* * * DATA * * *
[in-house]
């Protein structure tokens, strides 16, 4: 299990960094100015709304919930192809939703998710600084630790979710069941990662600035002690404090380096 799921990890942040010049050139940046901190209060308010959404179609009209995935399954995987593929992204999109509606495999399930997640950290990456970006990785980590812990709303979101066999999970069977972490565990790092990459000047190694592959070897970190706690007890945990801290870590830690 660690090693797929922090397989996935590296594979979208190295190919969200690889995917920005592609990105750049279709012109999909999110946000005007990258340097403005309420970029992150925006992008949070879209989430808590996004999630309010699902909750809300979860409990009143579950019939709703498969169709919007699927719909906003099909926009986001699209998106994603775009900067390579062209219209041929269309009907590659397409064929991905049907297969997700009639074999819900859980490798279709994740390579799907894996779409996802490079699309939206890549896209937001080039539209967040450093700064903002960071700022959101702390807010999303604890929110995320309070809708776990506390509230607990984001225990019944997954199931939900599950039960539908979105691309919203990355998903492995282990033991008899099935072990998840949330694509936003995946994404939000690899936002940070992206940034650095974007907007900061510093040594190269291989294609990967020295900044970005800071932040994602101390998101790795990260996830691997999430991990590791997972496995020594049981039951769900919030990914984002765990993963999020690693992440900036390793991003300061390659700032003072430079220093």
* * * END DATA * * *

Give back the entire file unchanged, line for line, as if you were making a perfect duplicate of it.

[in-house]
């Protein structure tokens, strides 16, 4: 299990960094100015709304919930192809939703998710600084630790979710069941990662600035002690404090380096 799921990890942040010049050139940046901190209060308010959404179609009209995935399954995987593929992204999109509606495999399930997640950290990456970006990785980590812990709303979101066999999970069977972490565990790092990459000047190694592959070897970190706690007890945990801290870590830690 660690090693797929922090397989996935590296594979979208190295190919969200690889995917920005592609990105750049279709012109999909999110946000005007990258340097403005309420970029992150925006992008949070879209989430808590996004999630309010699902909750809300979860409990009143579950019939709703498969169709919007699927719909906003099909926009986001699209998106994603775009900067390579062209219209041929269309009907590659397409064929991905049907297969997700009639074999819900859980490798279709994740390579799907894996779409996802490079699309939206890549896209937001080039539209967040450093700064903002960071700022959101702390807010999303604890929110995320309070809708776990506390509230607990984001225990019944997954199931939900599950039960539908979105691309919203990355998903492995282990033991008899099935072990998840949330694509936003995946994404939000690899936002940070992206940034650095974007907007900061510093040594190269291989294609990967020295900044970005800071932040994602101390998101790795990260996830691997999430991990590791997972496995020594049981039951769900919030990914984002765990993963999020690693992440900036390793991003300061390659700032003072430079220093």